Also, the inorganic oxide layer and the transparent electrode (usually composed of ITO (indium or tin oxide) provide a higher quality adhesion than those composed of organic compounds, thereby facilitating the patterning (usually by photolithography) of the transparent electrode.

Also, in the present invention, the transparent adhesive layer is placed on the boundary of the inorganic oxide layer on the side of the fluorescent layer. Especially in the case where the inorganic oxide layer located at the boundary of the transparent electrode of the organic EL device on the side of the fluorescent layer is composed of a glass plate, adhesion between the organic EL device and the fluorescent layer is enhanced and the organic EL device and the fluorescent layer are integrated. Further, when the transparent protective layer of the fluorescent layers is arranged between the adhesive layer and the fluorescent layer, the fluorescent layer is protected from being dissolved and eroded by the adhesive layer. The protective layer ensures that the uneven film thickness of the fluorescent layers to be separately disposed on the same plane is moderated, the deformation of the inorganic oxide layer on the fluorescent layer is reduced, and defects such as cracking and the like in the inorganic oxide layer or the transparent electrode decrease.

If a thin glass plate with a thickness of from 1 μm to 200 μm is used as the inorganic oxide layer, it is difficult to form an organic electroluminescent device directly on the glass plate in a stable manner since the thin film-glass plate which is physically fragile tends to be cambered and distorted. However, in the process of the present invention, this thin glass plate is combined with the transparent support substrate on which the fluorescent layer and the protective layer of the fluorescent layers are laminated via the adhesive layer. Also, the organic electroluminescence devices are laminated in order, so that the multi-color light emission apparatus can be produced in a stable manner.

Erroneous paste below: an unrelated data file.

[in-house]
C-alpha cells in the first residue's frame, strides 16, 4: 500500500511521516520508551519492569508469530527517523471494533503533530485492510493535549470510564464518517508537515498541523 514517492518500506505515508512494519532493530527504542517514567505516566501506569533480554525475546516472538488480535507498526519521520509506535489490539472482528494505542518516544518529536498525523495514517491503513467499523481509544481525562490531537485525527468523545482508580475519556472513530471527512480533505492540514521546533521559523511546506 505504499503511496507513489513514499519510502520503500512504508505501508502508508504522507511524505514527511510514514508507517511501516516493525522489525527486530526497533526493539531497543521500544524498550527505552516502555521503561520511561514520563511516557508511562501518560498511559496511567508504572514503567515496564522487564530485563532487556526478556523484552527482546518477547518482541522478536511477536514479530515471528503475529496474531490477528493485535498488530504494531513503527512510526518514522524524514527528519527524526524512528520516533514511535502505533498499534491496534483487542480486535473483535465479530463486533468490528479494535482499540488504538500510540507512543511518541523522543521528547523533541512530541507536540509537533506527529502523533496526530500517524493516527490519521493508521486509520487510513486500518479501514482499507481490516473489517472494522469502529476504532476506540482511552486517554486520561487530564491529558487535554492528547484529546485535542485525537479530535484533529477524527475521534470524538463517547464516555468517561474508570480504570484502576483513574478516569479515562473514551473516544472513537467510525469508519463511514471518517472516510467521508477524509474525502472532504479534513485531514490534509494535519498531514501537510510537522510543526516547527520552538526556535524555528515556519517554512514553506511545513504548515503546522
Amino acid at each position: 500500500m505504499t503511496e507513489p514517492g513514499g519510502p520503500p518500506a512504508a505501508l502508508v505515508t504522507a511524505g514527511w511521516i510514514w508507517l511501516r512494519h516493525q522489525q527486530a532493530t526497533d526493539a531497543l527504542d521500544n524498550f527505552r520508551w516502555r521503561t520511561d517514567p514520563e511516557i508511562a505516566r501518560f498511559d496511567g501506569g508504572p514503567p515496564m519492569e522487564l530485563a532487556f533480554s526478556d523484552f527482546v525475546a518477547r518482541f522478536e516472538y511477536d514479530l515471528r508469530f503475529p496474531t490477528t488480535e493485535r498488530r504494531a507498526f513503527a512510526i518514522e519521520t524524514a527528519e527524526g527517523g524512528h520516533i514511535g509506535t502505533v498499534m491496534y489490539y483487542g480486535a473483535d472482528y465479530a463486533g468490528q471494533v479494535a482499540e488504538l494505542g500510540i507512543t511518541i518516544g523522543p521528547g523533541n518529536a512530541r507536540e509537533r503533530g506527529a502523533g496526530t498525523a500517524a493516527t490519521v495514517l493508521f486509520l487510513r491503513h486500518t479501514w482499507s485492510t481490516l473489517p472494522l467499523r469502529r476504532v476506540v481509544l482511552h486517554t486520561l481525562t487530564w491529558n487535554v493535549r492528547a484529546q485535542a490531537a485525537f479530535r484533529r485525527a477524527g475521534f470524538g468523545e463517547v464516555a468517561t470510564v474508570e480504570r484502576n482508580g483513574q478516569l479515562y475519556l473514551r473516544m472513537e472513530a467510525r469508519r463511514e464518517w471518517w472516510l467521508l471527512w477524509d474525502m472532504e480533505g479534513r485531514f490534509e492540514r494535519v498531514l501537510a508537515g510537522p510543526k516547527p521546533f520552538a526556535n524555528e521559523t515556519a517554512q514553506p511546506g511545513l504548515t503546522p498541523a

EXAMPLES

The present invention will be explained in more detail by way of examples, which are not intended to be limiting of the present invention.

Example 1

An methacrylate type resist containing carbon black (CK 2000, manufactured by Fuji Hunt Electronics Technology Co., Ltd.) was applied by spin-coating to one the faces of a support substrate (Glass 7059, manufactured by Corning Co., Ltd.) with dimensions of 25 mm×75 mm×1.1 mm (thickness), which was baked at 200° C. to form a black film (about 2 μm thickness).

Next, the face opposite to the black film of this substrate was washed with IPA and further irradiated with UV light. Then, the substrate was secured to a substrate holder of a vapor deposition unit (manufactured by ULVAC Corporation). As materials for vapor deposition, MTDATA and NPD for a positive hole injecting layer, DPVBi for an emitting material, and Alq for an electron injecting layer were placed in a resistance heating molybdenum boat. Ag was attached to a tungsten filament as a second metal for an electrode (cathode), and Mg was attached to the molybdenum boat as an electron injecting metal for an electrode (cathode).